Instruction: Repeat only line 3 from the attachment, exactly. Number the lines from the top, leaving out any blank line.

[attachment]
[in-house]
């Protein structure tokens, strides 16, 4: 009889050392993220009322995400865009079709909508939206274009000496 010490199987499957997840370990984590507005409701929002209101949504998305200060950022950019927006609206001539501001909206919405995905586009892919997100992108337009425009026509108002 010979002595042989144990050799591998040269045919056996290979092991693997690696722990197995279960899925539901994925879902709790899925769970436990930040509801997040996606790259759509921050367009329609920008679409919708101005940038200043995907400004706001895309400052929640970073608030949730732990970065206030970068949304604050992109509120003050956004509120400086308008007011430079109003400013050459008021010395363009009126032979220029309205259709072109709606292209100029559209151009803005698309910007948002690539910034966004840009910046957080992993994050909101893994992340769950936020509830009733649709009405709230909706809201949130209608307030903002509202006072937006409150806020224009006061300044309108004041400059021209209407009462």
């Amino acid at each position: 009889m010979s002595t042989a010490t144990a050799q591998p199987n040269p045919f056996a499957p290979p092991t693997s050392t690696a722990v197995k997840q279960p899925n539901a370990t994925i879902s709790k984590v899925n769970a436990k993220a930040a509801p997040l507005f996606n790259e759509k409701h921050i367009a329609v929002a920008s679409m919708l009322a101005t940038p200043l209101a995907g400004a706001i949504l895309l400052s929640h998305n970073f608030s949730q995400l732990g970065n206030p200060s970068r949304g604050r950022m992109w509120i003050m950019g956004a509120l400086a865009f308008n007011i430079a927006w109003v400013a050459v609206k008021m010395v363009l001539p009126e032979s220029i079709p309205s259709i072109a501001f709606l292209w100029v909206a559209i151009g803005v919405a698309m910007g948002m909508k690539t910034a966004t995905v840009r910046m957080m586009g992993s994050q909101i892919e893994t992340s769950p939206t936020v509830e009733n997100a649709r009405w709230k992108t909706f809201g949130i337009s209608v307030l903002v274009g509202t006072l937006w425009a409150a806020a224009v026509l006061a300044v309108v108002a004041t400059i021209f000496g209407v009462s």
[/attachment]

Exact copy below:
């Amino acid at each position: 009889m010979s002595t042989a010490t144990a050799q591998p199987n040269p045919f056996a499957p290979p092991t693997s050392t690696a722990v197995k997840q279960p899925n539901a370990t994925i879902s709790k984590v899925n769970a436990k993220a930040a509801p997040l507005f996606n790259e759509k409701h921050i367009a329609v929002a920008s679409m919708l009322a101005t940038p200043l209101a995907g400004a706001i949504l895309l400052s929640h998305n970073f608030s949730q995400l732990g970065n206030p200060s970068r949304g604050r950022m992109w509120i003050m950019g956004a509120l400086a865009f308008n007011i430079a927006w109003v400013a050459v609206k008021m010395v363009l001539p009126e032979s220029i079709p309205s259709i072109a501001f709606l292209w100029v909206a559209i151009g803005v919405a698309m910007g948002m909508k690539t910034a966004t995905v840009r910046m957080m586009g992993s994050q909101i892919e893994t992340s769950p939206t936020v509830e009733n997100a649709r009405w709230k992108t909706f809201g949130i337009s209608v307030l903002v274009g509202t006072l937006w425009a409150a806020a224009v026509l006061a300044v309108v108002a004041t400059i021209f000496g209407v009462s």